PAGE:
Frequent travelers through San Francisco’s airport who love to read have probably stopped in at Compass Books in Terminal 3. The quality and range of their selection always impresses me, as do the knowledgeable staff. Recently, when SFO underwent significant renovations, I feared the store had closed—another victim of the digital age.
Rumors of its demise have been greatly exaggerated
Contrary to the conclusion I erroneously jumped to, the store is thriving in an expanded location with an even better selection. I was so pleased to see it, I ran in and bought a bunch of books that will probably keep me awake until next year.
Why are they succeeding when others fail?
When I imagine Compass Books’ strategy, it looks like this:
- Don’t do what stores that are failing do. Whoever runs this store seems to understand that a “me too” strategy is not going to cut it.
- Don’t annoy people. Ever gone to the bestseller rack in a book store and find there are no bestsellers? Instead, it is full of books written by best-selling authors… which weren’t best sellers. So, I ask, “Where should I look for books that are bestsellers?” Why, somewhere else I suppose. Grrr.
- Curate the content. Pick and choose the best, the unique or the rare. Introduce visitors to topics, genres, authors and ideas they might have not otherwise encountered.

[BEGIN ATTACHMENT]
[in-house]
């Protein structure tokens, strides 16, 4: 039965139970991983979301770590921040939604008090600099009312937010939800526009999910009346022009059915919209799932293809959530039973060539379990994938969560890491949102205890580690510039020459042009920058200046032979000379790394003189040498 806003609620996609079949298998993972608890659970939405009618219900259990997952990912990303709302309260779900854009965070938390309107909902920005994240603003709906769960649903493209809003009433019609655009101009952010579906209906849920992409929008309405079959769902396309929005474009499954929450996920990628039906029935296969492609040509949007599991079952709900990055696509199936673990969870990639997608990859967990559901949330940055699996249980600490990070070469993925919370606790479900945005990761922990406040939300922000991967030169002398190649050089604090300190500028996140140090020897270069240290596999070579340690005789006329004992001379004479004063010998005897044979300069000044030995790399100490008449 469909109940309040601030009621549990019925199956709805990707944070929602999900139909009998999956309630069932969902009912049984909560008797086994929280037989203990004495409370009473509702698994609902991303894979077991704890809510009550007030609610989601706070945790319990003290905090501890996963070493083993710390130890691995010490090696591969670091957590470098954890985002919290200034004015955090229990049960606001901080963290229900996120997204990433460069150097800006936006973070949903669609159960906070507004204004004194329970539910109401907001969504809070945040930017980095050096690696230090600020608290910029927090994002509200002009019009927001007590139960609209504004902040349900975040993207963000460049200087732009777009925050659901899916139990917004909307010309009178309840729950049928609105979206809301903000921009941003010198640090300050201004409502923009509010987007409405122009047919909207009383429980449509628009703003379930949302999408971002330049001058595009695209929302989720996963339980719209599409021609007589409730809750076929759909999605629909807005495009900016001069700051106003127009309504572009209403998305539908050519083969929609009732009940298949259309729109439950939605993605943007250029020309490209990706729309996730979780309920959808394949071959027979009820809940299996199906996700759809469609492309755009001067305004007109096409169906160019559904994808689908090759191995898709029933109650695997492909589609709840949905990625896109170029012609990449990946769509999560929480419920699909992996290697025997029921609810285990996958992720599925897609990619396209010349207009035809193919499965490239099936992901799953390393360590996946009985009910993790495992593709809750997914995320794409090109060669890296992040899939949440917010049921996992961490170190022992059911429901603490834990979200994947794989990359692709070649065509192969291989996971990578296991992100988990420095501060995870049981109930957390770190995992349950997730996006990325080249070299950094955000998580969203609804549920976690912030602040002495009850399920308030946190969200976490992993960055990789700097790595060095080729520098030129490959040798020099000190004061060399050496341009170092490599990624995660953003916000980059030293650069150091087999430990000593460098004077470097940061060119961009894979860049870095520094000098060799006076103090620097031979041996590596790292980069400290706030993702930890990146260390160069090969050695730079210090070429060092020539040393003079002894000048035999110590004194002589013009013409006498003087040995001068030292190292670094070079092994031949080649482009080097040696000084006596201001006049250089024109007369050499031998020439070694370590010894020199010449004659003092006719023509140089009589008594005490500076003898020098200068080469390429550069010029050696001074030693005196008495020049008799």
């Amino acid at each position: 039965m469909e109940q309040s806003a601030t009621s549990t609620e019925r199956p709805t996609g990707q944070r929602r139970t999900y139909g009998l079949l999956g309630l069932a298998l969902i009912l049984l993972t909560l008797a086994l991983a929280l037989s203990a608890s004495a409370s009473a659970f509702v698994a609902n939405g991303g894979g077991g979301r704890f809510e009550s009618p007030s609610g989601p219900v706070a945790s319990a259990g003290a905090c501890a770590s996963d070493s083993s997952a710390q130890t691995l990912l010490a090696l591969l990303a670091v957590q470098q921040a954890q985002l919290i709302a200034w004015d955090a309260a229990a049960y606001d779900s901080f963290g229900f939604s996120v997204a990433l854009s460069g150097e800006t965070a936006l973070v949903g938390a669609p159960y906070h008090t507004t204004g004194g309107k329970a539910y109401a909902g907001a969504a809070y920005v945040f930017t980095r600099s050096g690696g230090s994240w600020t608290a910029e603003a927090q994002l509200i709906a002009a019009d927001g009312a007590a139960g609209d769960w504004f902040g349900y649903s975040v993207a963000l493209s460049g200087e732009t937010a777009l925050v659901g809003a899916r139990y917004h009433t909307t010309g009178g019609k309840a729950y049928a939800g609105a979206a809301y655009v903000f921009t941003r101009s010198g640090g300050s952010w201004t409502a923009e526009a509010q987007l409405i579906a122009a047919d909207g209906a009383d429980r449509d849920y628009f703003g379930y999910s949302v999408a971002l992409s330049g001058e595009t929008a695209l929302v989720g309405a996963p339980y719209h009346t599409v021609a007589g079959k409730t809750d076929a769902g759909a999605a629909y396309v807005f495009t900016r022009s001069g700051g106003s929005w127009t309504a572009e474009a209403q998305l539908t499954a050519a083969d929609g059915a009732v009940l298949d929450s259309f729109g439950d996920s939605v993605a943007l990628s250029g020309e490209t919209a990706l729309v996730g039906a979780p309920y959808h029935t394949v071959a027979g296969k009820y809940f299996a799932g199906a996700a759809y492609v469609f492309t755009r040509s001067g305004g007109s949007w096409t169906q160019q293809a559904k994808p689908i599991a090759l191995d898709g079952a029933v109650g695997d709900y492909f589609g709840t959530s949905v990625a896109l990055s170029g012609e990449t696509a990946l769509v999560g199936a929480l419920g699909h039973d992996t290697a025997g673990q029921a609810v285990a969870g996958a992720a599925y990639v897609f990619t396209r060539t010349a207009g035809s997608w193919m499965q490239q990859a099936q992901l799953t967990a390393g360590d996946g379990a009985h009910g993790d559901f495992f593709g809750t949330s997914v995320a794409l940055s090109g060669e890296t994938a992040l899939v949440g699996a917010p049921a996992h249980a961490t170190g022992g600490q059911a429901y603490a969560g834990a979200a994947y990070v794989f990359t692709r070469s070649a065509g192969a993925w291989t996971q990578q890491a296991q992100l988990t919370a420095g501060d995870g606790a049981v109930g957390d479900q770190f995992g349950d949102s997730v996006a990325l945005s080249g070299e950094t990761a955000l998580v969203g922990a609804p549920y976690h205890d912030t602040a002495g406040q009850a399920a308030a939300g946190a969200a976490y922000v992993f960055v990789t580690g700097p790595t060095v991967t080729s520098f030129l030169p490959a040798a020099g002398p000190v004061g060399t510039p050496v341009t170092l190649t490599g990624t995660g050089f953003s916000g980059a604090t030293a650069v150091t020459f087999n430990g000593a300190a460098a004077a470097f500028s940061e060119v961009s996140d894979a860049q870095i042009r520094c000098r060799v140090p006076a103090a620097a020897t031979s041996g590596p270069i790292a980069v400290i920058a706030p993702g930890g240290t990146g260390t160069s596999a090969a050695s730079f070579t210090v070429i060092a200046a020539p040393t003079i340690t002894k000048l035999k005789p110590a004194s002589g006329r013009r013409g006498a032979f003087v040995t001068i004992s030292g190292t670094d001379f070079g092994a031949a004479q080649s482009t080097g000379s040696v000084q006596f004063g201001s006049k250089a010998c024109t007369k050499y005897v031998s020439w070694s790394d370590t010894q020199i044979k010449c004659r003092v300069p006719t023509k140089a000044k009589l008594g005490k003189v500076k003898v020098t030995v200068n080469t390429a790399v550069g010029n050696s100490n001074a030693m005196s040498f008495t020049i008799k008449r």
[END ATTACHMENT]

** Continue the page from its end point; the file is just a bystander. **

- Don’t be transactional. Instead, be experiential. People at the airport often have time to explore. Give them opportunities to do so.
- Make it personal. Recommendations are not sales pitches. They are opportunities to connect with visitors.
Knowledge managers and directors of museums, libraries and archives, take note!
Lead, don’t follow. Find out what success looks like in your field. Ask tough questions of yourself and your constituency. Then forge a path forward that differentiates you from your peers who are struggling.
Eliminate friction points. Become the connector. Create, source and promote useful resources. Help people find the right people. Apple Genius’s aren’t really geniuses (sorry). But they are helpful, well trained and available.
Curate your digital content. Don’t just dump it into a DMS or stick a keyword search engine in front of it. Google’s scooped you in those areas already. Categorize it. Link it. Tag it. Start now. Just cover 100 of the most critical resources, in your opinion. Then cover another 100.
Create good experiences. Do you have a web site? Is it engaging? Do people find what they want, do they explore—or do they give up in frustration?
Personalize it. How do you get someone to engage with your content? Easy. You say, “I read it, and here’s why you might want to read and use it for your XYZ project as well”. Add comments to everything in your database—and make it possible for others to do the same.
You probably see many examples of “what works” to engage customers and clients in your daily life, from the coffee shop you go to in the morning, to the bookstore on the corner, to the garage where you take your car, the gym you work out at twice a week, or the home improvement store that expects you every Sunday. Give some thought to why they are successful, whether in the aggregate or on specific dimensions. Imitation is the sincerest form of flattery, and “fast followers” can put a shine on someone else’s great strategy. You simply have to observe, and then take action.